Taking policy research information on the poor to the poor: A case study of kibera slums in nairobi, kenya.
Wagacha, Phyllis Wambui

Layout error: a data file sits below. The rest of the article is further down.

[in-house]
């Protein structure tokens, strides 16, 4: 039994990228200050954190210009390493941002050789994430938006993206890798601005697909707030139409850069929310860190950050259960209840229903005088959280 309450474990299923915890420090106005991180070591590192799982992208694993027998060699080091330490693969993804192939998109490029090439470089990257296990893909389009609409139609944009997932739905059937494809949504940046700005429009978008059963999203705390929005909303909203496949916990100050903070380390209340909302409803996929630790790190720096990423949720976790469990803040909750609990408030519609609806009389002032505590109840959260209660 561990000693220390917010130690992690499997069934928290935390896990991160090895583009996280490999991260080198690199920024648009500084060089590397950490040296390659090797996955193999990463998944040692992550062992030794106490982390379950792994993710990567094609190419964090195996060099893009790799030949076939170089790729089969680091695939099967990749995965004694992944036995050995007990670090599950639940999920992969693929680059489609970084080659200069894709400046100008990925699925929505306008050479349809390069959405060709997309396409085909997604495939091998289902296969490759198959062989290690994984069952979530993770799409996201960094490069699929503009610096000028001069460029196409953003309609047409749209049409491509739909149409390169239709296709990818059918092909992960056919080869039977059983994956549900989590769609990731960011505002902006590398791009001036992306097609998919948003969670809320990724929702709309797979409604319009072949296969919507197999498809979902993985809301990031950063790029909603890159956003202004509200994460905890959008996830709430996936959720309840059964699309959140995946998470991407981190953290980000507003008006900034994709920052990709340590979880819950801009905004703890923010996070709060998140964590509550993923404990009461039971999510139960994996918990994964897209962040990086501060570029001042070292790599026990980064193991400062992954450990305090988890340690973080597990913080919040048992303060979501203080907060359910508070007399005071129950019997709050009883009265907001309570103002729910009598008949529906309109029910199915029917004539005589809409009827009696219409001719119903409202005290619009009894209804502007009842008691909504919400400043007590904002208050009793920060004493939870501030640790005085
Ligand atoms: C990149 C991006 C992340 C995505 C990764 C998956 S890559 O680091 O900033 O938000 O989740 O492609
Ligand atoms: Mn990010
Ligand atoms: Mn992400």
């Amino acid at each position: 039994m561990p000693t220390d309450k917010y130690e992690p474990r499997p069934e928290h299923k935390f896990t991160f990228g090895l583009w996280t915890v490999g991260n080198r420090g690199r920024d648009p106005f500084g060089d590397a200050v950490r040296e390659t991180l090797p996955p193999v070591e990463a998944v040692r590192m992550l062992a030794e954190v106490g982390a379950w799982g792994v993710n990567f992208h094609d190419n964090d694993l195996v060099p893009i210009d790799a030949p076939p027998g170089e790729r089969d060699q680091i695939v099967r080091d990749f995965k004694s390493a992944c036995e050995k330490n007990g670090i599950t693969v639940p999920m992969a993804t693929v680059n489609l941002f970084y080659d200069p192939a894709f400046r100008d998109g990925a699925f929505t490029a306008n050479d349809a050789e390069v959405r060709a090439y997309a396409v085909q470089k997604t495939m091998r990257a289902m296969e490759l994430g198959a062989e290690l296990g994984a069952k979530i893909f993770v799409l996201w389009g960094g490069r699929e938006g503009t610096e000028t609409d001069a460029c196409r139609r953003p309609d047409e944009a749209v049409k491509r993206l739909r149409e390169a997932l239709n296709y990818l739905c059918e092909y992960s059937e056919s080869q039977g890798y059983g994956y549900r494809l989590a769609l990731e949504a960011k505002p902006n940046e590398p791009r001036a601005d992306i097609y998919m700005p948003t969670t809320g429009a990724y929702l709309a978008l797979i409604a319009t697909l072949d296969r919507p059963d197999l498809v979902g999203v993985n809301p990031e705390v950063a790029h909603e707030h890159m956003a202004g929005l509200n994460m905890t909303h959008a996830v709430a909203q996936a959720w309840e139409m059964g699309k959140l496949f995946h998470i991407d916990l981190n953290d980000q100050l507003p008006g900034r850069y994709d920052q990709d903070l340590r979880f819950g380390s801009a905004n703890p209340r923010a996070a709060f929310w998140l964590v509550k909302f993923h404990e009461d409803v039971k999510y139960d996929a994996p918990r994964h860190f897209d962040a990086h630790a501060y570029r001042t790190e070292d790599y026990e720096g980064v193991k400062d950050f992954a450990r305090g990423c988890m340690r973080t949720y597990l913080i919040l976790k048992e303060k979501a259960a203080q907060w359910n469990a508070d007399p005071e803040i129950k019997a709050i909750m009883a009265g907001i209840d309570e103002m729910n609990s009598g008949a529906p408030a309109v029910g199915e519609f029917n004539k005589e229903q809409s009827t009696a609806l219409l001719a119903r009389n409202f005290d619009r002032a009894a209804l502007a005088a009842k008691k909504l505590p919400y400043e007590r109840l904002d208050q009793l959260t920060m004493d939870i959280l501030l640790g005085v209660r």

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The purpose of this study was to examine different research findings produced by research institutions with a view to finding out whether the information thus produced is repackaged to get to the poverty groups whose plight is addressed or whether the information is principally circulated among the educated. The materials examined are from the Kenya Institute for Public Policy Research and Analysis (KIPPRA) the Institute of Policy Analysis and Research (IPAR), the Institute for Development Studies at the University of Nairobi (IDS) and African Economic Research Consortium (AERC). The author researched on two categories of population groups in Kibera Slums. The unemployed poor with the youth accounting for 41. percent of the total, and the second category also urban, where a substantial proportion of the employed, though educated, do not possess up-graded skills to attract any but meagre wages that fail to guarantee livelihoods above the poverty line. The author examined the form or format of repackaged information comprising oral, visual and audio, and how the information gets to the poor. The author examined the method ande languages through which the poor prefer to access information, how the information received is used and whether the information makes a difference in the poor people's lives especially on decision making on matters that concern these categories of the poor. Among the key findings of the study is that the research information on the poor does not I get to them. Yet information provides key approaches and imperatives for pro-poor development. The poor people's source of information is mainly community based information sources from person to person, radio and television. The poor prefer to receive information in a form of 'talk' or presentations, in barazas, radio and television. The information they gather help them to find out how to start small businesses and how to access formal education opportunities, especially education for themselves and their children. Some acquired information on investment and others on how to improve their health and nutrition. The dissemination languages of choice are Swahili, English and ethnic languages. The study recommends that research information should be repackaged in simplified form so as to reach as many poor people as possible and that from a policy making perspective, information should move beyond the knowledge-creating individual or institution through a process of transformation into knowledge applied to considerations of answers to social, political and cultural questions. That use should be made of oral communication through meetings, talks, barazas, radio broadcasts, and presentations in churches and mosques. Repackaging in the form of pamphlets and policy briefs should be exploited and should be done in both English and Swahili languages in urban areas. The study recommends that the government should encourage research institutions to repackage research information so as to reach as many people as possible including the physically challenged who are among the poorest people.